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Cease fire: Ghana urges Russia to end war in Ukraine

BY: Augustina Tawiah
Shirley Ayorkor Botchwey - Minister of Foreign Affairs and Regional Integration
Shirley Ayorkor Botchwey - Minister of Foreign Affairs and Regional Integration

Ghana has called on Russia to withdraw and end the ongoing invasion of Ukraine.

It has also encouraged dialogue and peaceful resolution of differences between Russia and the other parties.

At a press conference in Accra on the security situation in Ukraine and the safety of Ghanaians in that country, the Minister of Foreign Affairs and Regional Integration, Shirley Ayorkor Botchwey, said Russia bore responsibility for the security and safety of Ghanaian citizens and, therefore, called on its leadership to respect humanitarian law.

“The ongoing military operations have put the lives of our compatriots in danger. The Government of Ghana remains concerned for the safety and security of our people currently in Ukraine.

“Ghana will continue to condemn, unreservedly, this unprovoked attack on the sovereignty and territorial integrity of a United Nations member state,” she said.

Recalling efforts made prior to the attack, Ms Botchwey said, Ghana, in its capacity as a non-permanent member of the United Nations Security Council, had supported calls and efforts to dissuade the Russian Federation from using force to address what Russia had described as its security concerns related to NATO expansion.

UN

She said the UN had also warned Russia of the humanitarian consequences of any conflict and encouraged dialogue and peaceful resolution of the differences between it and the other parties.

“Like the rest of the world, we accepted the word of Russia that it did not intend to attack Ukraine. On February 24, 2022, however, we were stunned by news of the bombardment and invasion of Ukraine by the Russian Federation.”

She said hundreds of lives had been lost through bombardments since the Russian Federation and Belarus started military operations in Ukraine, adding that normal life in Ukraine had also been disrupted for the rest of its citizens, including Ghanaians living in Ukraine.

Interest in Ukraine

Mentioning Ghana’s interest in Ukraine, Ms Botchwey said relations between the two countries had been steady, and that in 2021, the Government of Ghana granted approval to the government of Ukraine to establish a resident diplomatic mission in Ghana, in accordance with Article Two of the Vienna Convention on Diplomatic Relations of 1961.

“Economic and trade exports between Ghana and Ukraine have been quite encouraging, as major exports from Ghana include manganese, aluminium ore and cocoa powder, whereas major imports to Ghana from Ukraine include hot-rolled iron bars, raw iron bars and cold-rolled iron. Practical steps were underway to further enhance our relations. However, the current crisis is bound to affect, for now, any meaningful strategic outcomes,” she said.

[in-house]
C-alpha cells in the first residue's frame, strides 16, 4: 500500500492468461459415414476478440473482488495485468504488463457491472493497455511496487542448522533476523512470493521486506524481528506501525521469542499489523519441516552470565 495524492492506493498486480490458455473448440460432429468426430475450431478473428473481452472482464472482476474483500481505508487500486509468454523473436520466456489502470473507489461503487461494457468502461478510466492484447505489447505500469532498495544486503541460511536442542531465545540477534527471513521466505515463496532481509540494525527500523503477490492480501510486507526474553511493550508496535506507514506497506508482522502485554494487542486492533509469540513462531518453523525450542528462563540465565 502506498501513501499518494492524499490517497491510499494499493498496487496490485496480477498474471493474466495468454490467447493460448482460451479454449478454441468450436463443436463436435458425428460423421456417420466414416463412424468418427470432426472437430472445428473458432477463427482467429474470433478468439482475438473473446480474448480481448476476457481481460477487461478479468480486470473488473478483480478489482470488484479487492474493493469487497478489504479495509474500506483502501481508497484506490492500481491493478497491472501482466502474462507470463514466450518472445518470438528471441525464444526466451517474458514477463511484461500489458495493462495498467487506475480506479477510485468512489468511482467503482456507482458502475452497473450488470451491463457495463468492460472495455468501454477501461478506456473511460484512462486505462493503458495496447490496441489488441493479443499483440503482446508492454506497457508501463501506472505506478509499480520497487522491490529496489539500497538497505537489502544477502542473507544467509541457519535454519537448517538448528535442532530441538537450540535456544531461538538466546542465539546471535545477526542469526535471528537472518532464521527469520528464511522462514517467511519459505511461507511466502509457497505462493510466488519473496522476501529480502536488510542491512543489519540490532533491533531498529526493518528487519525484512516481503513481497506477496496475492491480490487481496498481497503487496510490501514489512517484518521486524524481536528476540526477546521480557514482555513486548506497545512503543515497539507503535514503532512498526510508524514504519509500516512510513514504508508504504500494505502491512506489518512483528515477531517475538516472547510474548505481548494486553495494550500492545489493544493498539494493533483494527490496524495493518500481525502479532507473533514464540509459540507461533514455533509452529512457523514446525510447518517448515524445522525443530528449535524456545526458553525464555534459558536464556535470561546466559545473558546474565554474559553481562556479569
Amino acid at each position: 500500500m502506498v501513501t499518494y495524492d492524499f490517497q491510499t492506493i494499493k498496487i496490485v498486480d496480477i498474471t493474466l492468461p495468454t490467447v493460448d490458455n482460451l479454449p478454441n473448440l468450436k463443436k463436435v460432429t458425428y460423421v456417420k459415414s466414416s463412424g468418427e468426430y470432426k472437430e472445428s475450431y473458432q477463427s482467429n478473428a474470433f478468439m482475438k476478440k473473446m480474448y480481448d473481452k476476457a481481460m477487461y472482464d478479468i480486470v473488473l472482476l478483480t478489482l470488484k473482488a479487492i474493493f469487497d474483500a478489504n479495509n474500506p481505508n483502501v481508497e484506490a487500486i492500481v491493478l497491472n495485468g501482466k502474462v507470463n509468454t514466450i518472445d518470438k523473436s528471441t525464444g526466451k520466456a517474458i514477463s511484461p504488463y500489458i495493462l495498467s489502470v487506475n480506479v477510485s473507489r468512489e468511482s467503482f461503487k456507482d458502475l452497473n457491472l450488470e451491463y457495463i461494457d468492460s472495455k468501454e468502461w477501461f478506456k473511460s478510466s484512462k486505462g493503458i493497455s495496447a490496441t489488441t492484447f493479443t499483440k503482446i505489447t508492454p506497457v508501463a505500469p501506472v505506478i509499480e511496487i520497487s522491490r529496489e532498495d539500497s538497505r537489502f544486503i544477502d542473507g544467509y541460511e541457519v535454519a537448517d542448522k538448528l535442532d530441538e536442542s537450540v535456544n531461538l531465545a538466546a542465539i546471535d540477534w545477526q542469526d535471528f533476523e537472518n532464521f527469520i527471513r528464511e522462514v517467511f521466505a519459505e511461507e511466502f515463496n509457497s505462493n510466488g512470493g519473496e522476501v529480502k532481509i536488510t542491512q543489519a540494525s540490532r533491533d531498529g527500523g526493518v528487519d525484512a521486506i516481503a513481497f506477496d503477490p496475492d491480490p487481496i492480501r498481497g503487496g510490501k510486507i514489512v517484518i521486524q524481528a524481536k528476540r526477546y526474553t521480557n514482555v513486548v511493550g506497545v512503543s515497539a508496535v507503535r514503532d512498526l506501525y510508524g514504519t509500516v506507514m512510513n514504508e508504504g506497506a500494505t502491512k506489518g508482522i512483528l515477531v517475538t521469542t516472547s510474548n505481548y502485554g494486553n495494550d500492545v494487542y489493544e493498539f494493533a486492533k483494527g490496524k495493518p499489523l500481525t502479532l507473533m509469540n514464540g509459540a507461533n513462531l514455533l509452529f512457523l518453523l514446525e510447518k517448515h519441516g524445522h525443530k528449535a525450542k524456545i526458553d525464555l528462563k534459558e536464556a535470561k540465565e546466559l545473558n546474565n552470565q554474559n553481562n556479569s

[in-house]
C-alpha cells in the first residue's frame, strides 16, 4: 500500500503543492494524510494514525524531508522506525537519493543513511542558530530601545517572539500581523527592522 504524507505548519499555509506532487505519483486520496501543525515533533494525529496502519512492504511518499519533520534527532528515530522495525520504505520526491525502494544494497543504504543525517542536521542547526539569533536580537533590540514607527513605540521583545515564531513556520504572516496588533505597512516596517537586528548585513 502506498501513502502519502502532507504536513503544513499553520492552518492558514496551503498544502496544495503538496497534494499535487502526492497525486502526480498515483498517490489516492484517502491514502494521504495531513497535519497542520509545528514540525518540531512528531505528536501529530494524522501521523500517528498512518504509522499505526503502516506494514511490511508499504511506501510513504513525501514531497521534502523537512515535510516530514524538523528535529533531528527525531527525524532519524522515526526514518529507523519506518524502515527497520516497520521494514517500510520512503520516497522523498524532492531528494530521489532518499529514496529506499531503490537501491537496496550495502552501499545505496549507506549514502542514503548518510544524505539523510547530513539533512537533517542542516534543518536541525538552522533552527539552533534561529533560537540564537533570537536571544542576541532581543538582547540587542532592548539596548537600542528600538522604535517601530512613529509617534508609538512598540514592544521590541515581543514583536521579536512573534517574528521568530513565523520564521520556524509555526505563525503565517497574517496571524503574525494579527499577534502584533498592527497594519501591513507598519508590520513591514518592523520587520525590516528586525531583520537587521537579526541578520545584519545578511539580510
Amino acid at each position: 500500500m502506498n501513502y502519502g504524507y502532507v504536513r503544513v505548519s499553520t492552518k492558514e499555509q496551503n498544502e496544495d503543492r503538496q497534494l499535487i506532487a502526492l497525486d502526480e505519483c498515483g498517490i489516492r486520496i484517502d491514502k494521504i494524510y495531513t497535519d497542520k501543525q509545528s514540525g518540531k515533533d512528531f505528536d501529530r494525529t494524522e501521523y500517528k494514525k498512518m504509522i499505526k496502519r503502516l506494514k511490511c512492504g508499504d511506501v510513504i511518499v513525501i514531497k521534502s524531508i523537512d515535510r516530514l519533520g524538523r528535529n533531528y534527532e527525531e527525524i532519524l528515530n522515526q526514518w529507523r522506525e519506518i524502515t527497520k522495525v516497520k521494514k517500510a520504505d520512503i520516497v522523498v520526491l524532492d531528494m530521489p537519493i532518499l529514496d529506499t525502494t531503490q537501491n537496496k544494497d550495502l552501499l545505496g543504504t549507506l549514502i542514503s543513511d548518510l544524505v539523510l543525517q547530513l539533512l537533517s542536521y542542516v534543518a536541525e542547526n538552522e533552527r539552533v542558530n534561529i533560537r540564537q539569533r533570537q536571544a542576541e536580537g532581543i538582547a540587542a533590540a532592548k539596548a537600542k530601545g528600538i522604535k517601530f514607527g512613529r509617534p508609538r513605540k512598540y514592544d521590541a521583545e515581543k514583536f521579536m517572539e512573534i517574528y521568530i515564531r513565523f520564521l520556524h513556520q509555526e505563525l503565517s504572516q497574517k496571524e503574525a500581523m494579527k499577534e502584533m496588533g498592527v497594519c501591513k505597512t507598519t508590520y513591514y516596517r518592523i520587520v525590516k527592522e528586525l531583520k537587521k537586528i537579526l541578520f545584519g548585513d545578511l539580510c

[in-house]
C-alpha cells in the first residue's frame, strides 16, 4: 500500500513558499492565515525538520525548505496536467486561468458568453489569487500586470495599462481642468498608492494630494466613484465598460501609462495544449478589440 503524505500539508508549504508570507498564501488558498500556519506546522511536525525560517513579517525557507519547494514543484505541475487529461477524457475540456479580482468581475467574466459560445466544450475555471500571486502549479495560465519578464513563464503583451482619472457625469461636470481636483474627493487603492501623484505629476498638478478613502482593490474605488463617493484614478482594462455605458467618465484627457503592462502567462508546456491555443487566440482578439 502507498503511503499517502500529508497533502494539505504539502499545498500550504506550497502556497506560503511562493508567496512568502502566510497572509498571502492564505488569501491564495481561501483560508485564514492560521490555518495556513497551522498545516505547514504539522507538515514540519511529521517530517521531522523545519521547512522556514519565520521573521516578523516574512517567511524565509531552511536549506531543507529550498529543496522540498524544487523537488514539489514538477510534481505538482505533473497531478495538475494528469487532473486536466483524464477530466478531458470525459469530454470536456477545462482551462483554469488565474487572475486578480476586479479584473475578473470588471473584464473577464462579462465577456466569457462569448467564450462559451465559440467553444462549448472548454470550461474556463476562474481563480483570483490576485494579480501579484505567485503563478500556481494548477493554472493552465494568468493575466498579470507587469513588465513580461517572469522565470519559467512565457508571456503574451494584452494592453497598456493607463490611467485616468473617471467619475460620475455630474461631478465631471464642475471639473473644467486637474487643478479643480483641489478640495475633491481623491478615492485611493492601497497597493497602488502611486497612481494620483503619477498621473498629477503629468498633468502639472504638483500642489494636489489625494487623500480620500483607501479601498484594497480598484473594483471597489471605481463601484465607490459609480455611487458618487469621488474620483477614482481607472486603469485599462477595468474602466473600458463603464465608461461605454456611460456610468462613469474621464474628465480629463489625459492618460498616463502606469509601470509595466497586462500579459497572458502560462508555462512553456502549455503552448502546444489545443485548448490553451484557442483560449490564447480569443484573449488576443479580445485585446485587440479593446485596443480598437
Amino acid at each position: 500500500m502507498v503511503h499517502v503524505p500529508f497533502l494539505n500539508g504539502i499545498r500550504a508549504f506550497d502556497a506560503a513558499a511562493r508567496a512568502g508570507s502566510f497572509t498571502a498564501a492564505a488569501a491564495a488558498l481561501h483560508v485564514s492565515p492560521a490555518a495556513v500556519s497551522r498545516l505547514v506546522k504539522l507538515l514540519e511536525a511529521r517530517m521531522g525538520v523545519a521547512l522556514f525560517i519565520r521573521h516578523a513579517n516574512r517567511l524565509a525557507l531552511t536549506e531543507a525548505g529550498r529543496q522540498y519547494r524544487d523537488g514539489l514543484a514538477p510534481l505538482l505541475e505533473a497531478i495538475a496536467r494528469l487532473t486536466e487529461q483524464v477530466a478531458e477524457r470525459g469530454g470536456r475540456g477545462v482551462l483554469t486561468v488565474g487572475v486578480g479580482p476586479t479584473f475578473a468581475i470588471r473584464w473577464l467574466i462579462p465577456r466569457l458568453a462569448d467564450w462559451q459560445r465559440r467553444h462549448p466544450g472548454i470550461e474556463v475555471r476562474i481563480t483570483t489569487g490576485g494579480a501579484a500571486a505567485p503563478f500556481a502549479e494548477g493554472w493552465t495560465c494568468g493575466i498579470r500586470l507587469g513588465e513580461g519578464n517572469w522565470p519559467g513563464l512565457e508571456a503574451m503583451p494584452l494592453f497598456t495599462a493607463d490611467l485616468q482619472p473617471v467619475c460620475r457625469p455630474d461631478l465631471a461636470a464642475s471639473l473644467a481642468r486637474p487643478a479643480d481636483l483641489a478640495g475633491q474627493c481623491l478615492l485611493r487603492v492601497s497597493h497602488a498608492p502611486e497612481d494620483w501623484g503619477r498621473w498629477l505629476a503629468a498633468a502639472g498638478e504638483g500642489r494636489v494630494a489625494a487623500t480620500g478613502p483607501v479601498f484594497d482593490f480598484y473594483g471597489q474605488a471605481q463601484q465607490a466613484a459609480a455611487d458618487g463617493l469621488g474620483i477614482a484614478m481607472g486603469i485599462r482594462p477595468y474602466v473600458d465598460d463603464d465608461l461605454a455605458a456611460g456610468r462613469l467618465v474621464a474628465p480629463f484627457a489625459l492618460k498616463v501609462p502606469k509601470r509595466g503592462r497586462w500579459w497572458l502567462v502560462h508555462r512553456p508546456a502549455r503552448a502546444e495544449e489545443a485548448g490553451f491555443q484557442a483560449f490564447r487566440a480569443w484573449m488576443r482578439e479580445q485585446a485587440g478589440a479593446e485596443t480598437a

The Foreign and Regional Integration Minister further mentioned efforts being made by the government to evacuate Ghanaians resident in Ukraine.

She said about 460 students had so far left Ukraine, en route to Poland, Hungary, Romania, Slovakia and the Czech Republic, and that they would be received by officials of the country’s diplomatic missions, honorary consuls and officials of the Ghana Students Associations in those countries.

While there had been tension between Russia and Ukraine, a former Soviet Republic, for a long time, the situation started getting out of control in early 2021 when the Ukrainian President, Volodymyr Zelenskyy, urged US President Joe Biden to let Ukraine join NATO.

That angered Russia, which started sending troops near its border with Ukraine for "training exercises".

In December 2021, the Russian administration released a list of demands on Western countries, one of which was a legally binding guarantee that NATO would not expand any further to the east.

Around the same period, the US began hyping the deployment of the Russian troops and President Biden warned of severe sanctions if Russia invaded Ukraine.

Launch of offensive

On Thursday, February 24, 2021, President Vladimir Putin launched a military operation in Ukraine, with explosions heard across the country and Russia’s foreign minister warning that a "full-scale invasion" was underway. That brought to an end weeks of fruitless diplomatic efforts by Western leaders to avert war.

The new tension between Russia and Ukraine, which also borders the European Union, has repercussions for the EU, and that is why the EU, most of which countries are NATO signatories, has joined the US in announcing sanctions against Russian entities.

This is not the first time tensions between Russia and Ukraine have reached a boiling point. Russia had invaded Ukraine in 2014 when rebels, backed by President Putin, seized large swathes of eastern Ukraine and have since fought Ukraine's army.